With the regular season winding down and teams in each conference jockeying for position, attention is beginning to shift toward the MLS playoffs. And a look at the calendar reveals that the MLS Cup Final on December 1 is 50 days away and counting. The location is still to be determined — that won’t be decided until each conference yields a champion — but the event itself looms large.
On the morning of the 2011 final, with a squall of rain and wind battering The Home Depot Center, scores of fans huddled together as part of the Supporters’ Summit to hear a keynote address from MLS Commissioner Don Garber. With anticipation and optimism at the full house expected at that evening’s match swirling around MLS officials like the gusts of wind in that morning’s storm enveloping those in attendance at the summit, Garber revealed that starting in 2012 the MLS Cup would be hosted by one of the participating teams.
That the LA Galaxy were going to be represented in that evening’s final and their supporters would provide the type of atmosphere in the stadium that had been missing the previous year was irresistible to the MLS brass, and Garber’s announcement was geared toward ensuring that environment at all future finals. Let the match be hosted by the better of the two contestants in their home stadium, and the visual spectacle tailor made for television and craved for by MLS would be virtually guaranteed.
As the collective supporters that morning cheered the announcement, and the most ardent of their clubs envisioned an MLS Cup Final in their own stadium, a question rang out from the crowd, rather snarkily, as to whether tiny Buck Shaw Stadium would garner hosting honors if the San Jose Earthquakes earned the rights to represent the match.
Over the murmured laughter, Garber responded in the affirmative, and all but the most dedicated fans of the Earthquakes had a good chuckle. After all, San Jose had finished another disappointing MLS regular season and was at no time in contention to make the playoffs. The club had snuck into the postseason the season before as a wildcard — in the Eastern Conference — but to no one was it reasonable to believe that the 2012 Earthquakes would storm to the top of the MLS standings. The "what-ifs" of Buck Shaw hosting the Cup Final were bantered around like hypotheticals reserved more for the world of fantasy sports than the real deal.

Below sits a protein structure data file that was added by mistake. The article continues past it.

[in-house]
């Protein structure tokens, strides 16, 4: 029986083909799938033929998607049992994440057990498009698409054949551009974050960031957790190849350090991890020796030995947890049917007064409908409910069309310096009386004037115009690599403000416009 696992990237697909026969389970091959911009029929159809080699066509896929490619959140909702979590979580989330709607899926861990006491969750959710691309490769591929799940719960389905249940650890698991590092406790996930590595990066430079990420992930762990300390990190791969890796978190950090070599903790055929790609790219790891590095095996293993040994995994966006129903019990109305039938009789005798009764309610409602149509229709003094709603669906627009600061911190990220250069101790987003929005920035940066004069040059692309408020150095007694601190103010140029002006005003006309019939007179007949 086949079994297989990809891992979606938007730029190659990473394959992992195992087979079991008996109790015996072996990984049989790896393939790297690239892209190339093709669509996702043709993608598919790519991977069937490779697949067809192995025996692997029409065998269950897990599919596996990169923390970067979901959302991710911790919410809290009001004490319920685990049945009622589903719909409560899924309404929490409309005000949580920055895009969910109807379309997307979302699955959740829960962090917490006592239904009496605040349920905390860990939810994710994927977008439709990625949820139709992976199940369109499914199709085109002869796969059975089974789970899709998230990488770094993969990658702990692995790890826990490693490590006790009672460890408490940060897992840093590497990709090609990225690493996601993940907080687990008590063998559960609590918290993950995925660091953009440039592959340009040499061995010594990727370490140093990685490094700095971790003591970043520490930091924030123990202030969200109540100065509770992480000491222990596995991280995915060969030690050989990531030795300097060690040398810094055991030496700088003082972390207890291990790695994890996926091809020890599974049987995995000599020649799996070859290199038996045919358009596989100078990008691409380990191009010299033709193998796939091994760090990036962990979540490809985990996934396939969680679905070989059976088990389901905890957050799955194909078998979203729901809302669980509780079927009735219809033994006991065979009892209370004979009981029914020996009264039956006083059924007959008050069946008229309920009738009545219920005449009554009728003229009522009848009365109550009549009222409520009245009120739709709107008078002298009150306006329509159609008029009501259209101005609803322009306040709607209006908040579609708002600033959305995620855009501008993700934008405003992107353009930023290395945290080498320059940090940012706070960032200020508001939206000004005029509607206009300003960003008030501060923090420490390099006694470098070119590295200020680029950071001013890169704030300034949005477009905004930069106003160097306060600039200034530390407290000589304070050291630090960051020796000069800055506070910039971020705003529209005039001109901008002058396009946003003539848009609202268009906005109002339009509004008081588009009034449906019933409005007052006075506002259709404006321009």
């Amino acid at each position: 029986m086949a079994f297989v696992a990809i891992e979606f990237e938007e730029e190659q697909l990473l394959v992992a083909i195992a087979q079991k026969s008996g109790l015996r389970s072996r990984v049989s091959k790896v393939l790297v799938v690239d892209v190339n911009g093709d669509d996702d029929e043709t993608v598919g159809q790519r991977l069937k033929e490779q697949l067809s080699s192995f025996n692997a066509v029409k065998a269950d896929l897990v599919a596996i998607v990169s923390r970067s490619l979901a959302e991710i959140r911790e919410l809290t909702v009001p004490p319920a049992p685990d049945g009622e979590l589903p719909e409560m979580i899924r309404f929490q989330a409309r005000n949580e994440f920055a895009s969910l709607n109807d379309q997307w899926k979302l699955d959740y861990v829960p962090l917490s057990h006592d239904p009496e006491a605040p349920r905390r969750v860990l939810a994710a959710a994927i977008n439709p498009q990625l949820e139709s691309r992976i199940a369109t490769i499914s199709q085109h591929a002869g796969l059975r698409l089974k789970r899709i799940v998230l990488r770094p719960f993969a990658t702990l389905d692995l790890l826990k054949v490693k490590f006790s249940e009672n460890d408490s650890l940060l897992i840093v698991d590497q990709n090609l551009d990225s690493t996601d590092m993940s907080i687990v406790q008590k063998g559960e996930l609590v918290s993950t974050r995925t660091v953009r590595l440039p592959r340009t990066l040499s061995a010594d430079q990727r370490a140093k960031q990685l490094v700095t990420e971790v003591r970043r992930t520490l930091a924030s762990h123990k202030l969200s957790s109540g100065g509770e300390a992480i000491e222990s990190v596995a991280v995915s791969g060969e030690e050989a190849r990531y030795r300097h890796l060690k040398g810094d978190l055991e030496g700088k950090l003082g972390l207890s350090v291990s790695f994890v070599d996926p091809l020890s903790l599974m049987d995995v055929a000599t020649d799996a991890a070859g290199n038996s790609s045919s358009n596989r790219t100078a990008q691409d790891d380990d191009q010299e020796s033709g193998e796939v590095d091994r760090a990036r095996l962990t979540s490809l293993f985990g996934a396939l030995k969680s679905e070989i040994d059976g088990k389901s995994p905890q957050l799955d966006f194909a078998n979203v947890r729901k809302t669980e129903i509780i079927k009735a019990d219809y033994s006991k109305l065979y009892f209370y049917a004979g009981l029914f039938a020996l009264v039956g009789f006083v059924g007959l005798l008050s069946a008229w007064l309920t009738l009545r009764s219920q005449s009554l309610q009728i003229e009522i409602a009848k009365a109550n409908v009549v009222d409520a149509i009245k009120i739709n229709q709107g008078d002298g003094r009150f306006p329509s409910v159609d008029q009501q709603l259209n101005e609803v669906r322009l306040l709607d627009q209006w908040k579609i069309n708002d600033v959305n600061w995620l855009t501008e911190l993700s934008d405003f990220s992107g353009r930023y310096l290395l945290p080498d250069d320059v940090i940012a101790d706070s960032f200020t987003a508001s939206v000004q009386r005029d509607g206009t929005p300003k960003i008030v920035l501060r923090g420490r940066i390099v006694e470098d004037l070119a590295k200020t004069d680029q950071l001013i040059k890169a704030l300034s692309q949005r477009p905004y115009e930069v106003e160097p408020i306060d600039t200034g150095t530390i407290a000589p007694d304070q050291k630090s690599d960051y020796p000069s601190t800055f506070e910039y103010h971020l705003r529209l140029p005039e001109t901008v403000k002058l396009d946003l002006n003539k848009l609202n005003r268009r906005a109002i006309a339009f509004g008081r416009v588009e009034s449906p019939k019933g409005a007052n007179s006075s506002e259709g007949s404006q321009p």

However, and prudently so, Garber amended his comments to state that Buck Shaw Stadium would be considered as the host site if it came to San Jose earning the privilege, but it was not a foregone conclusion that the Earthquakes home field would present the 2012 MLS Cup Final. With the LA Galaxy on the doorstep of capturing that year’s championship, and looking built to make a run at a few more, many presumed that a repeat trip to the Southland was on tap for 2012.
But then a funny thing happened on the way to the coronation: The San Jose Earthquakes surpassed the expectations of virtually the entire MLS soccerati and stand poised to capture the 2012 Supporters’ Shield and first overall seeding in the MLS Cup playoffs. A very high probability exists that the Earthquakes, if they handle their conference opponents in the postseason in the same vein they have in the regular season, will be the host team for the final. And Commissioner Garber, boisterous nearly a year ago at the Supporters Summit announcement, now deals with a scenario that falls just short of a nightmare, but definitely causes fits — a visage of Buck Shaw Stadium as the background for his league’s championship game.
So a conversation started months ago between league headquarters and the Earthquakes front office about what to do in anticipation of San Jose earning the top seed and making it to the Cup Final. Should they move the game to Stanford Stadium, site of the very successful June 30 California Clasico attended by over 50,000 local fans, or perhaps AT&T Park in San Francisco, host to the Earthquakes second regular season match back in early March — both options that better suited MLS wishes for sufficient event infrastructure and matchday television appeal?